If you stop and think about it, you have made so many changes, such as where you eat, how you eat, how you spend your time, how you carry on a conversation… and that’s just the beginning. Therefore, I recommend you making a list of all the things you have changed-improvements you’ve made in your life (even if it was 10 years ago). Then, “pat yourself on the back” for each step you have taken and the many more steps that you will take. It may feel strange to “pat yourself on the back”, but through recognition that we are trying to integrate into a life that FFB have been familiar with all their lives can be challenging and a test. Therefore, take a moment and review all the steps you’ve taken, thank HaShem for lifting you up and carrying you toward Him.
On a daily basis, BTs need to navigate a sea of issues that can be challenging and impair their sense of well-being. Below is a short list of items that you may have experienced and some reactions (in parenthesis) I’ve heard about :
1. Dating (You met him when and now you’re getting married. Don’t you think you should date for a couple of years to make sure “He’s Mr. Right”.)
2.Shalom bayis (I thought 2 people get married and hope not to get divorced);
3. Having children (What is a pidyon haben?; Do you plan on having more kids?);
4. Pesach cleaning (What is that? How long does that take?);
5. Tisha B’Av (When is that? What is that? “Oh, it’s in the summer when we were on vacation, so we never paid attention to that day”);
6. Make Bar/Bas Mitzvahs (How will we explain to our families the difference between Frum Bas Mitzvah and what I had);
7. Kosher (What do you mean you can’t eat my cooking anymore); and
8. Sending our children off for Seminary or Bais Medrash (Your family asks, “Your sending your kids where and they are going to do what?” and then they add, “Don’t plan on staying there.”).
Therefore, a BT will be more able to address challenges more easily with a positive and strong sense of him or herself.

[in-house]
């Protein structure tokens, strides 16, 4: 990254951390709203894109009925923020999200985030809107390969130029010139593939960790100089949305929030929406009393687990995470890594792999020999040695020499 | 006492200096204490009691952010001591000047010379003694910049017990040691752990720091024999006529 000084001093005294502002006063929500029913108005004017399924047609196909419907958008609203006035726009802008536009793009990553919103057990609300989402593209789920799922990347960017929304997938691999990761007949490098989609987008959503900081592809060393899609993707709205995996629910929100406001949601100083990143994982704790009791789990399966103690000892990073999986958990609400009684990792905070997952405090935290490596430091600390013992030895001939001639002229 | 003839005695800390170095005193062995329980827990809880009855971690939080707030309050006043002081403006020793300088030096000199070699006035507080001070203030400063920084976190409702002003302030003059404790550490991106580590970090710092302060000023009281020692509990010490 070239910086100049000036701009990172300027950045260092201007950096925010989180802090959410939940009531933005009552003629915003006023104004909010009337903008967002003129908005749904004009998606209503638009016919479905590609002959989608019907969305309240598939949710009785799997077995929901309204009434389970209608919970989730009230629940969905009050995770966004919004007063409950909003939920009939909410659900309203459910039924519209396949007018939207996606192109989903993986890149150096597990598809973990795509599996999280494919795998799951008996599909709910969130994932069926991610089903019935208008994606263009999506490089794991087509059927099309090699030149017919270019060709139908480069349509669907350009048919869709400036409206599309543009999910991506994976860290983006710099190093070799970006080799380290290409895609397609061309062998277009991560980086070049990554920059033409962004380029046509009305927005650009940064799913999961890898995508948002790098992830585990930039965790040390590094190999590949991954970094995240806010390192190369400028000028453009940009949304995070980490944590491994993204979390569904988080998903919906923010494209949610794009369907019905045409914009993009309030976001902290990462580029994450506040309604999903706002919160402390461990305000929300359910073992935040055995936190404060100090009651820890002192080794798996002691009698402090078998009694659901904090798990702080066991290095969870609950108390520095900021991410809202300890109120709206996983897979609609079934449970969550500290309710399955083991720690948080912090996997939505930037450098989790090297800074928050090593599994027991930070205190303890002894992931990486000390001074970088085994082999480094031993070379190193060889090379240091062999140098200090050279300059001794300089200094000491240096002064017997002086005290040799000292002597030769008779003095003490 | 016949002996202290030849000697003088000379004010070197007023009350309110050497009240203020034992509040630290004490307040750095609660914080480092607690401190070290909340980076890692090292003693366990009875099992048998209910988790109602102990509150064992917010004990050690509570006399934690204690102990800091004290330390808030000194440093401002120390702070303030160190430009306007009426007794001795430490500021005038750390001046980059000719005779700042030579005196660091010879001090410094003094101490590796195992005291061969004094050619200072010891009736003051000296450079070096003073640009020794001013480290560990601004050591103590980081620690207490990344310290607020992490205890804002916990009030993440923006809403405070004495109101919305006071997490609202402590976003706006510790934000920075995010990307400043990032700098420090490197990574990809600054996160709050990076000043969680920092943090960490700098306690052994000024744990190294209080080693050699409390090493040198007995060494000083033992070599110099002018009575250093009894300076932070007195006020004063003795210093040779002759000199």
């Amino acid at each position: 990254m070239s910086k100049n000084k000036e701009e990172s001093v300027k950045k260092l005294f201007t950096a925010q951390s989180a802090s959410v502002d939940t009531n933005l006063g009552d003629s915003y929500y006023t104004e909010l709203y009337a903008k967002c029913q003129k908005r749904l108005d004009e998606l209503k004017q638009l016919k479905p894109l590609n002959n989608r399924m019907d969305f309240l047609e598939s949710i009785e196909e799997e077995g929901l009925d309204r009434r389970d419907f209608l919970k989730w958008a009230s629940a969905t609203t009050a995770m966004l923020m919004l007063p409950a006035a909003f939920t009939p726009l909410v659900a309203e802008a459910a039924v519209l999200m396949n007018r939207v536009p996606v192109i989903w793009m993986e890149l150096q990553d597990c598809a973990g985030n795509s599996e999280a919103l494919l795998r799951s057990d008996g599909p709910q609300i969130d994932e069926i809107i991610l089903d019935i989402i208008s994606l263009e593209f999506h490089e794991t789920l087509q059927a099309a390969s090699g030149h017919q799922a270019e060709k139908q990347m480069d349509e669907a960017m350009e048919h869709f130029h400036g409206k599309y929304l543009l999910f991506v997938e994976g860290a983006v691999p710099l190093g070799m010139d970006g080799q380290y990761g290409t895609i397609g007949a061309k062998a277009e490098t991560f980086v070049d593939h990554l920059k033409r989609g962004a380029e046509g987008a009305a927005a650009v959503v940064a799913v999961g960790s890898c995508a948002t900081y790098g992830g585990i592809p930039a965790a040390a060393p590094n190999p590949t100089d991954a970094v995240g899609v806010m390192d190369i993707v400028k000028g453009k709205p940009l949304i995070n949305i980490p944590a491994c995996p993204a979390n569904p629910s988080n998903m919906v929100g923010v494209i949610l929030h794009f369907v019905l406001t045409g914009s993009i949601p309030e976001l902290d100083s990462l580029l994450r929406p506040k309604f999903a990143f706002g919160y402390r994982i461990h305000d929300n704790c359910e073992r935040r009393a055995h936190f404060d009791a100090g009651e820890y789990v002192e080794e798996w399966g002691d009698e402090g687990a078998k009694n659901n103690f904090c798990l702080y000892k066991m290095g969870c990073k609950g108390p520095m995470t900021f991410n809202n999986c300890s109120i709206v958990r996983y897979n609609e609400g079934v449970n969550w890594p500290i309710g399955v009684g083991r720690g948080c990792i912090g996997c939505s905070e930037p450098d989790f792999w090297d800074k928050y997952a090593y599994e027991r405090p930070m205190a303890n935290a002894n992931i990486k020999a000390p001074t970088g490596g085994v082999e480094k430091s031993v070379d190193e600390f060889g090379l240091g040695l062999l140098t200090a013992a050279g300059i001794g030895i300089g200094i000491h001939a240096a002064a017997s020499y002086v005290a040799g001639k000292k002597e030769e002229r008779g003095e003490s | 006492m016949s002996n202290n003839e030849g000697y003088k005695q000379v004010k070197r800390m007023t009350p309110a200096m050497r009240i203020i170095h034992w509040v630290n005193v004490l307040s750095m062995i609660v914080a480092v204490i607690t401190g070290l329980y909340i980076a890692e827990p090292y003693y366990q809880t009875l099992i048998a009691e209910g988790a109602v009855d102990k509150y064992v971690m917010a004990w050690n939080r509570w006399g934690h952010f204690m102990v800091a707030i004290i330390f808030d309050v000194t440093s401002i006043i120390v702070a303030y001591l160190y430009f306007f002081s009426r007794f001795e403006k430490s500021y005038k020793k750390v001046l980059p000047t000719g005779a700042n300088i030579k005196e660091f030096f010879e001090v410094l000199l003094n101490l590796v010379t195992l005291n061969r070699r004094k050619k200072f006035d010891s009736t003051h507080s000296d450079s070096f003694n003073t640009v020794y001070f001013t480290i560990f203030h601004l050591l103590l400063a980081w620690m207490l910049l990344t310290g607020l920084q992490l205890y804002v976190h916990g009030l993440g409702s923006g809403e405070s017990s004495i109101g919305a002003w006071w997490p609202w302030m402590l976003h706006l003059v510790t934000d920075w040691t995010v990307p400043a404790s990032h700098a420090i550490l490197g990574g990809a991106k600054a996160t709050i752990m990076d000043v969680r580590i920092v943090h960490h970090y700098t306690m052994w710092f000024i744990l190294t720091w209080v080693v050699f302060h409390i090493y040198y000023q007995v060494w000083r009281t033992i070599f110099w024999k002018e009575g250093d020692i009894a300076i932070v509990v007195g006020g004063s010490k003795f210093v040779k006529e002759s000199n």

As Sara focused on what made her special and all of her accomplishments, she was able to focus less on everyone else’s perfect home (which in reality is only in fairy tale books). She learned to think positive about herself and others, and see HaShem’s loving kindness in her daily life. We have no guarantees in life, so live life to the fullest today!
*Name and information changed for privacy
For some BTs, these issues may be easy to handle, but other issues may be more challenging, such as how to handle family issues that arise or pressures of being a BT women or how to resolve issues from “my past”. If speaking to someone who is sensitive to the needs of the BT would be helpful, please feel free to contact me, Elisheva Rabinowitz at 410-736-8118.
Elisheva Rabinowitz received her MA in Clinical Psychology, and is a Licensed Clinical Professional Counselor (LCPC). In her private practice, she works with adults and children who experienced traumatic events in their life, such as a death of a parent or abuse. In addition, she is sensitive to the needs of the Baalei Teshuvah. She has spoken for Chana, Counseling, Helpline and Aid Network for Abused Women, on the topic of domestic violence. Also, she has spoken for N’Shei Agudath about wellness and stress and anger. Currently, she in the owner of “BalancedBodies4Women” and specializes in: Post Traumatic Stress Disorders (abuse, stress and anger management, grief and loss issues), stress and anger issues and eating issues, such as emotional overeating. She is a member of Nefesh: The International Network of Orthodox Mental Health Professionals and American Counseling Association (ACA). She counsels clients pro bono for The Shofar Coalition.
In addition, Elisheva Rabinowitz holds several wellness certifications, such as Personal Trainer and Group Exercise (such as Pilates and Yoga). She helps her clients obtain a healthy and fit body, prevent serious illness, reduce stress levels, and increase their energy. In addition, she helps them overcome roadblocks and become accountable for their actions, making wellness part of their lifestyle, not just for a week, a month, or a year, but for a lifetime.
Elisheva Rabinowitz can be reached at 410-736-8118 or email@example.com or www.balancedbodies4women.com